Some pretty blatant politicing going on around the TfL bailout. If reports of a £3.2bn funding shortfall for this year are correct, then that £1.6bn isn't going to last long.

    https://www.londonreconnections.com/2020/tfl-the-impossible-finances-of-fighting-a-pandemic/

    If I was Grant Shapps I'd use this opportunity to break the unions. Never let a crisis go to waste, as they say.

    How do you suggest he does that?
    Issue new contracts, along with a change of the IR machinary? Classify as essential workers? I'm not saying it's easy, but there's a lot that can be done with a 80 seat majority and a mayor with very little political leverage. Not that I am advocating such a course, up the workers, etc.
  • OllyTOllyT Posts: 4,272
    ydoethur said:

    Wales worst region by far in England and Wales for covid 19 infection rates

    Wales needs to throw out labour in 2021

    To be blunt, BigG, although I agree with you on the need short of an absolutely sensational result it’s damned difficult to see any government being formed that doesn’t include Labour.

    I think Tories - most seats but a Labour-Plaid-Green (if any) coalition government would be a reasonable bet. The snag is that unless the Tories or Plaid win an outright majority, one of which is out of the question and the other of which is extremely unlikely, then Plaid will almost certainly back Labour ahead of the Tories.
    The fact that the Tories have no obvious allies in either Wales or Scotland is going to make it extremely difficult for them to form a government under their PR systems.

    As Labour appear more electable in 2024 the Tories will have a similar problem, The LD's, Nat's and Greens would be very unlikely to enter a coalition with them. First-Past-the-Post will ride to their rescue again I expect.
  • stodgestodge Posts: 9,364


    The Guardian published this piece on the UK Covid death stats yesterday, suggesting that over-65s were 34 times more likely to perish of the virus than over-65s:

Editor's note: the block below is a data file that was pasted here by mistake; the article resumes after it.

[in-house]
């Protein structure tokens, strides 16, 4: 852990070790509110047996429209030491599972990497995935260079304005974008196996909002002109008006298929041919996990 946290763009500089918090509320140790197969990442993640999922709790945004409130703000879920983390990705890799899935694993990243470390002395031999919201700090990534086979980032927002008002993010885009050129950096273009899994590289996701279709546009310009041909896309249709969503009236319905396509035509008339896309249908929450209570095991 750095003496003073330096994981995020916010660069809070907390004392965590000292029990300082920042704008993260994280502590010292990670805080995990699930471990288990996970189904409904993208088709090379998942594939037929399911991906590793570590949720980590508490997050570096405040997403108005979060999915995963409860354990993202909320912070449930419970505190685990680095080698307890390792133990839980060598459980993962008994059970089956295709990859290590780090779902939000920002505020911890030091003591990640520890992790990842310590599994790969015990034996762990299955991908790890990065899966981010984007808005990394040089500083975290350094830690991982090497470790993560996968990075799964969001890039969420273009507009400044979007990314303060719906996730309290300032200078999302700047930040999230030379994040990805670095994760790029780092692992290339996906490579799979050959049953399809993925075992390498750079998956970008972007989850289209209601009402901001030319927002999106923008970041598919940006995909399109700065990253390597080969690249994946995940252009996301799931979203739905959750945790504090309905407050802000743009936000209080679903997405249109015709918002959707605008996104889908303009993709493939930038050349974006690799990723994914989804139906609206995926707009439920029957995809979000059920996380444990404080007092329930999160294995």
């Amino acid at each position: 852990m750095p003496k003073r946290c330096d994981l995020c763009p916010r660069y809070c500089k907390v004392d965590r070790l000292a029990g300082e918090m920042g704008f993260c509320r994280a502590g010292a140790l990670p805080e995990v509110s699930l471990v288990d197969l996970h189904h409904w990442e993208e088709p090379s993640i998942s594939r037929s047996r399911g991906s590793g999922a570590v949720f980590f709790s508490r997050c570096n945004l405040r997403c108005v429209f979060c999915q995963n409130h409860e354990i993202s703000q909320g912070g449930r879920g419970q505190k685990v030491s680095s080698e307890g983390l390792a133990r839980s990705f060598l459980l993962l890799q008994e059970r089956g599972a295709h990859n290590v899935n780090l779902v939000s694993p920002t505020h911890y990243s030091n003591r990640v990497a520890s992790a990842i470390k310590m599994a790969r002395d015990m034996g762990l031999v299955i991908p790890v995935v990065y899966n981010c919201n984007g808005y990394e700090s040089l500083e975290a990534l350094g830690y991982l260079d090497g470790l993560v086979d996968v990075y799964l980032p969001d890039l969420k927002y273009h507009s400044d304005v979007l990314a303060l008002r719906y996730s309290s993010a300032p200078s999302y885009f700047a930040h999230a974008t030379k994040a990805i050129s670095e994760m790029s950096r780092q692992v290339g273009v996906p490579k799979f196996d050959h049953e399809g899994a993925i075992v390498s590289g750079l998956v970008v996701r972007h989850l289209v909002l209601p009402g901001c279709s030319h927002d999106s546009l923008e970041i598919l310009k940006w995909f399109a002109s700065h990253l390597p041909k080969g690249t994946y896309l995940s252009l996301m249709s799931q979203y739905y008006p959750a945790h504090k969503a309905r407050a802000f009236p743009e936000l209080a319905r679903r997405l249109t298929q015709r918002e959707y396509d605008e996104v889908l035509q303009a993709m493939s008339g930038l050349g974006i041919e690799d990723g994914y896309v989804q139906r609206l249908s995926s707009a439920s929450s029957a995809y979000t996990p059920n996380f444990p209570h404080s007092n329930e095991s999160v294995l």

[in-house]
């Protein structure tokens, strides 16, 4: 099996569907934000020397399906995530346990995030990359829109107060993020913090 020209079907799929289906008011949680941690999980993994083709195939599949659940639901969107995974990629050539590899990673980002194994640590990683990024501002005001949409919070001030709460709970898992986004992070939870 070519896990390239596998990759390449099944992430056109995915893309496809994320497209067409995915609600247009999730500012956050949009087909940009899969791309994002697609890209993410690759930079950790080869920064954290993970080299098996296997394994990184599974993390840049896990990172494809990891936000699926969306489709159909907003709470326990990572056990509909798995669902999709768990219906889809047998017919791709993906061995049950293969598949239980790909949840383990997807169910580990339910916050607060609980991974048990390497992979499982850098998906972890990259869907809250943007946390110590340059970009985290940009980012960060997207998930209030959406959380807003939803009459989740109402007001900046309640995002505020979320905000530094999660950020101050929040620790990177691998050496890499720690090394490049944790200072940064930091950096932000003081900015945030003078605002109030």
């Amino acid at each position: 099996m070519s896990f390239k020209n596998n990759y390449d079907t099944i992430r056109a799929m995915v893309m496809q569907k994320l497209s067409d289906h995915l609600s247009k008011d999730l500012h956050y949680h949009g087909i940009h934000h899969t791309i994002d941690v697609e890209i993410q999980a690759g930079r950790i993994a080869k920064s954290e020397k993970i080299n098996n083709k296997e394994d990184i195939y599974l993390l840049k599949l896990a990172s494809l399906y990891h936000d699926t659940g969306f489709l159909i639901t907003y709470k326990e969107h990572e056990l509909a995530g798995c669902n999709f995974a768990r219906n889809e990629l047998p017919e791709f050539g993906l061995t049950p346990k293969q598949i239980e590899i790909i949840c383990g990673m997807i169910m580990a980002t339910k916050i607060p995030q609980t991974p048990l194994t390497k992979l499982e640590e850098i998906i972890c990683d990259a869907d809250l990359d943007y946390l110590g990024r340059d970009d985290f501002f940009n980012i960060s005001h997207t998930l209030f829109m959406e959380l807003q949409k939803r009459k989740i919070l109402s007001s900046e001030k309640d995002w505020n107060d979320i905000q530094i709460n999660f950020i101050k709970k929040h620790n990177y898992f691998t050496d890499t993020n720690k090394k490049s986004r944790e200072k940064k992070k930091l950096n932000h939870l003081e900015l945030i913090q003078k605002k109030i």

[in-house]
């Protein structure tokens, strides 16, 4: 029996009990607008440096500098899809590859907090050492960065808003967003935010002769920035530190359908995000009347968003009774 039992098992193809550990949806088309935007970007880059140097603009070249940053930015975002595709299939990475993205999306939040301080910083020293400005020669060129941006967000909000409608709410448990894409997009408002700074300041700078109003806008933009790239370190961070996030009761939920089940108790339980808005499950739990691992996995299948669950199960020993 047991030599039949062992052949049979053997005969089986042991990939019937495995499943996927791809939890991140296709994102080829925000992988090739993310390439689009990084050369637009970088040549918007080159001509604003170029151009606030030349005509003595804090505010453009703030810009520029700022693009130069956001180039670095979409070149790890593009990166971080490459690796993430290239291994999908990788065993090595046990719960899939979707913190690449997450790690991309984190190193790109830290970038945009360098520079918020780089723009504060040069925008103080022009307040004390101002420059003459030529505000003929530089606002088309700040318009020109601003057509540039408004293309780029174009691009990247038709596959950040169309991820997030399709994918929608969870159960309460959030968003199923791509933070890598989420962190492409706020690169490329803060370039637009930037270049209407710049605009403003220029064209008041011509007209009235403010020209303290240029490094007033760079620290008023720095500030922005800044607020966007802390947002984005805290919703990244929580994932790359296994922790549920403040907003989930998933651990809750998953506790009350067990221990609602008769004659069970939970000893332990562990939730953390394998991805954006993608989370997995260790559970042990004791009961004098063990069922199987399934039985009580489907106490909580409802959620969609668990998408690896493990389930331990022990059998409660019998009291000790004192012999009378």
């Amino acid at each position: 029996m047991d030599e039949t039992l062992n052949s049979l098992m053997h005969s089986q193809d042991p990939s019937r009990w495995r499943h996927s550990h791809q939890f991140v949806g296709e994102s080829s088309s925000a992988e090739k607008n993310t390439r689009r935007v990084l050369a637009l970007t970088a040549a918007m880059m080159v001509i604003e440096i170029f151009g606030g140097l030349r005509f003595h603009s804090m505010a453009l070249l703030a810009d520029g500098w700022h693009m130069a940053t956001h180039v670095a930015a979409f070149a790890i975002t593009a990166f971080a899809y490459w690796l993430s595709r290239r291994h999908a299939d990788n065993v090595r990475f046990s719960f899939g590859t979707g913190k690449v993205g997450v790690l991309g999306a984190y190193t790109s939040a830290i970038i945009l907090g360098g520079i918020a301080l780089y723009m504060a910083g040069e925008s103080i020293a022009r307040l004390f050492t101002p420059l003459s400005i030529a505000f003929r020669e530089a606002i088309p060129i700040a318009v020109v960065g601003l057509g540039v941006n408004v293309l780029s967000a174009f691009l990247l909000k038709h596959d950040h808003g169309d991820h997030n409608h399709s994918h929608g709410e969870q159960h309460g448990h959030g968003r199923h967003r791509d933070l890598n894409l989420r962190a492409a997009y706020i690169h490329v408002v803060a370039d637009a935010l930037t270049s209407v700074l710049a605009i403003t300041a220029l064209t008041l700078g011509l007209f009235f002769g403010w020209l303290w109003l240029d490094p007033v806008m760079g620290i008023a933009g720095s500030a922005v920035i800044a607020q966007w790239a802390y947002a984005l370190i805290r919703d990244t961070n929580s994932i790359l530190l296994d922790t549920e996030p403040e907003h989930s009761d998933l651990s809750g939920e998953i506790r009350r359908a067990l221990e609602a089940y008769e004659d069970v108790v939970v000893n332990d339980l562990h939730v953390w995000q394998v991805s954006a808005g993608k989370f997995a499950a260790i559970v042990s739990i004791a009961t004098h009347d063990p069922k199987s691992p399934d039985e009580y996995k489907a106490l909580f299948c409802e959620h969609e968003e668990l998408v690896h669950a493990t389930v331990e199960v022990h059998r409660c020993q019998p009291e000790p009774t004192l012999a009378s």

As Britain edges back to work and employees consider the risks of moving beyond lockdown, official figures underscore that over-65s are 34 times more likely to die of coronavirus than working-age Britons.

    About 12% of all deaths relating to Covid-19 have occurred among those under 65 – a total of 4,066 deaths. Most victims have been in the over-65 category, accounting for 30,978 fatalities.

    There have been 8.4 deaths per 100,000 people among the under-65 category, which rises to 286 deaths per 100,000 in the over-65 group.

    The contrast is even starker in data concerning those under 45. According to the Office for National Statistics figure, there have been just 401 deaths in this age group – one death for every 100,000 people, or around 1% of the overall death toll.

    Source: https://www.theguardian.com/uk-news/2020/may/13/pensioners-34-times-more-likely-to-die-of-covid-19-than-working-age-brits-data-shows

    Approximately 94% of all deaths from Covid-19 recorded so far in the UK have been amongst people aged 60 or over. This is entirely consistent with similar data recently revealed from Italy and Sweden.

    Okay, I think that puts the true death figure just north of 50,000. The ONS figures would produce 47,500 deaths among the over 65s and about 4,000 in the rest of the population so that's not far from my back-of-an-envelope calculations.

    That doesn't help us identify how many cases there have been to get a true picture of mortality - the worrying thing is with the ONS figures the mortality rate among over 65s reaches 4%.
  • Black_RookBlack_Rook Posts: 8,905
    OllyT said:

    ydoethur said:

    Wales worst region by far in England and Wales for covid 19 infection rates

    Wales needs to throw out labour in 2021

    To be blunt, BigG, although I agree with you on the need short of an absolutely sensational result it’s damned difficult to see any government being formed that doesn’t include Labour.

    I think Tories - most seats but a Labour-Plaid-Green (if any) coalition government would be a reasonable bet. The snag is that unless the Tories or Plaid win an outright majority, one of which is out of the question and the other of which is extremely unlikely, then Plaid will almost certainly back Labour ahead of the Tories.
    The fact that the Tories have no obvious allies in either Wales or Scotland is going to make it extremely difficult for them to form a government under their PR systems.